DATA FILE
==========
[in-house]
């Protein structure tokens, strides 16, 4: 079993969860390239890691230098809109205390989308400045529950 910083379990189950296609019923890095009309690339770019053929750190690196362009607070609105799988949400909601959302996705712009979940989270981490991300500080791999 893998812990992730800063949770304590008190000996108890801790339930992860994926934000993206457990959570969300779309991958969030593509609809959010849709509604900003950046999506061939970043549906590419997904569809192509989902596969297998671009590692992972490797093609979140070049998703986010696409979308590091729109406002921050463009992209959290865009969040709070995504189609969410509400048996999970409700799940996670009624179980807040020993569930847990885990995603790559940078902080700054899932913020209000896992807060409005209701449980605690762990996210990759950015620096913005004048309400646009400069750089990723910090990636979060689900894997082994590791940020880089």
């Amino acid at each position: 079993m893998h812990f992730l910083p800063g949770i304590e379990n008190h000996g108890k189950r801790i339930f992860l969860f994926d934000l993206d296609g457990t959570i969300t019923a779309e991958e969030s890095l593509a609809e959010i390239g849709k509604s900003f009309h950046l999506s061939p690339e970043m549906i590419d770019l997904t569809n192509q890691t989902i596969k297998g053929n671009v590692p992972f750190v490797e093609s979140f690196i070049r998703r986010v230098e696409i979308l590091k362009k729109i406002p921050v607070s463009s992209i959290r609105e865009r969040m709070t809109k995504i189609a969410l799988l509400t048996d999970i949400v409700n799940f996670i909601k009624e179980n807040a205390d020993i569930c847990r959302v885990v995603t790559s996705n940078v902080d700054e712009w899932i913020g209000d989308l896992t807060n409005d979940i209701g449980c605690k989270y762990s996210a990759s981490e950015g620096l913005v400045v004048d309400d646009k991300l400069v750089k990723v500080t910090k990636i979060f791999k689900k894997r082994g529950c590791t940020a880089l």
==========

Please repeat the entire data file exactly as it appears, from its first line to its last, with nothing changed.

[in-house]
């Protein structure tokens, strides 16, 4: 079993969860390239890691230098809109205390989308400045529950 910083379990189950296609019923890095009309690339770019053929750190690196362009607070609105799988949400909601959302996705712009979940989270981490991300500080791999 893998812990992730800063949770304590008190000996108890801790339930992860994926934000993206457990959570969300779309991958969030593509609809959010849709509604900003950046999506061939970043549906590419997904569809192509989902596969297998671009590692992972490797093609979140070049998703986010696409979308590091729109406002921050463009992209959290865009969040709070995504189609969410509400048996999970409700799940996670009624179980807040020993569930847990885990995603790559940078902080700054899932913020209000896992807060409005209701449980605690762990996210990759950015620096913005004048309400646009400069750089990723910090990636979060689900894997082994590791940020880089």
């Amino acid at each position: 079993m893998h812990f992730l910083p800063g949770i304590e379990n008190h000996g108890k189950r801790i339930f992860l969860f994926d934000l993206d296609g457990t959570i969300t019923a779309e991958e969030s890095l593509a609809e959010i390239g849709k509604s900003f009309h950046l999506s061939p690339e970043m549906i590419d770019l997904t569809n192509q890691t989902i596969k297998g053929n671009v590692p992972f750190v490797e093609s979140f690196i070049r998703r986010v230098e696409i979308l590091k362009k729109i406002p921050v607070s463009s992209i959290r609105e865009r969040m709070t809109k995504i189609a969410l799988l509400t048996d999970i949400v409700n799940f996670i909601k009624e179980n807040a205390d020993i569930c847990r959302v885990v995603t790559s996705n940078v902080d700054e712009w899932i913020g209000d989308l896992t807060n409005d979940i209701g449980c605690k989270y762990s996210a990759s981490e950015g620096l913005v400045v004048d309400d646009k991300l400069v750089k990723v500080t910090k990636i979060f791999k689900k894997r082994g529950c590791t940020a880089l």